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Brookline Carmel Bulletin                        

February 26, 1961

 

Cogitatio Sancta

(Holy Meditation)

 

Sacramental Confession

 

 

Our most effective weapon against sin has been given to us by God Himself.  It is the Sacrament of Penance.  In the present economy of salvation it is indispensable. There is no other way of obtaining the remission of mortal sins.  Acts of perfect contrition take away serious sin only because they include the implicit intention of going to confession at the first opportunity.  And of the many ways of obtaining forgiveness for venial sins, confession is the best and surest.

 

The constituent elements of Sacramental confession are:  on the part of the penitent:  accusation of one’s sins, protestations of sorrow for and detestation of them, a firm purpose of amendment and the willingness to make satisfaction; on the part of the priest:  the formula of absolution and the imposition of a penance; on the part of God:  divine power.  The words and actions supplied by the human parties signify reconciliation between God and the penitent and reparation for the disturbance of due order caused by the sins in question.  Of themselves, however, those acts accomplish nothing.  It is the divine power with which, by the positive will of Jesus Christ, they are endowed that gives them their efficacy.  Thus we understand why the Sacrament of Penance is absolutely necessary, given the state of mortal sin.  Contrition – sorrow for sins founded upon love for God, the supreme Good – takes away mortal sin all by itself.  Attrition – sorrow founded upon fear of Hell – plus the absolution of a duly authorized priest also remits mortal sin.  Now we can never be absolutely sure we have made an act of perfect contrition, but we can easily be sure we have made an act of attrition and have received valid absolution.  It is lawful, therefore, to resort to an act of perfect contrition to get into the state of grace only when circumstances require we be in that state, and we have no opportunity to get to confession.  We understand, too, why the act of perfect contrition must contain the implicit intention to receive the absolution of a priest at the first opportunity.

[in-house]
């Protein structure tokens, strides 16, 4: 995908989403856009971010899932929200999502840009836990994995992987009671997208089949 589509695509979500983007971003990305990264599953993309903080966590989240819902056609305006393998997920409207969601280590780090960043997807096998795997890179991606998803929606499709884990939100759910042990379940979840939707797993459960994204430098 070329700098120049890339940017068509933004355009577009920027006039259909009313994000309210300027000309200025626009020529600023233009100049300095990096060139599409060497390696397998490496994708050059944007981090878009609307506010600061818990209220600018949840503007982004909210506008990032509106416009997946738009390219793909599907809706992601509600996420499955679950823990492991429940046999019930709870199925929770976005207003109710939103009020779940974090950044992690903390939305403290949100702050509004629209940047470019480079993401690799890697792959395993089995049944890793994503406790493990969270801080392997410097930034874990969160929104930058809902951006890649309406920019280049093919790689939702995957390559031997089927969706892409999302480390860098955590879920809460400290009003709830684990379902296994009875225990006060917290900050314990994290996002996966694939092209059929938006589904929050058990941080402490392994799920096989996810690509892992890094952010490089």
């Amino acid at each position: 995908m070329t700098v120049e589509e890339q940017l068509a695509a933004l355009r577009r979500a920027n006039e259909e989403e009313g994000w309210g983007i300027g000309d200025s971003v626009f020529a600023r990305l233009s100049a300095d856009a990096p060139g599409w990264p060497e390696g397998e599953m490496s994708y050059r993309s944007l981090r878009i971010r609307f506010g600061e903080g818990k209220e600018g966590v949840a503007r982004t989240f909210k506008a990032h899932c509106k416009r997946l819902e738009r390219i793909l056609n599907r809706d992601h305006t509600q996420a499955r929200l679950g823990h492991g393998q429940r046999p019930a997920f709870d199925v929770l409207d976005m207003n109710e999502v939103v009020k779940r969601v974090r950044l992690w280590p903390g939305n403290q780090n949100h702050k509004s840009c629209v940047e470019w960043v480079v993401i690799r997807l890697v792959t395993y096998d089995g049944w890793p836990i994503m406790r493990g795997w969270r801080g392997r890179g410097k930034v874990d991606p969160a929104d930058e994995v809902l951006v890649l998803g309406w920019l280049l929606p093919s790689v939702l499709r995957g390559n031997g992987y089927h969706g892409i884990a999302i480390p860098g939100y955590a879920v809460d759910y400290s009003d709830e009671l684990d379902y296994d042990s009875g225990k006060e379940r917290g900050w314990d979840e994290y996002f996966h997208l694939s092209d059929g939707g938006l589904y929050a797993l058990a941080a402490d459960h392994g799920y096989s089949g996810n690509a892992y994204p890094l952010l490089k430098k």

Every sin produces three effects, all of which impede union with God in one way or another:  (1) guilt, (2) the tendency to repeat the same sin, (3) a perversion of the order willed by God.  Being guilty of mortal sin destroys friendship with God; tendencies toward sin make perfect union with God impossible on earth, and make the unclouded vision of God after death impossible, too.  Unrepaired disorder due to one’s sins defers the possession of eternal bliss until full satisfaction has been made.  Of the three effects, only the first, guilt, is infallibly overcome by the valid reception of the Sacrament.  The other two only partially, depending upon the subjective state of the penitent and the nature of the penance imposed.  Hence, frequent confessions are never inadvisable, since tendencies to sin and the debt of punishment due to sins of the past can always be more completely remitted even after the guilt has long since been wiped away.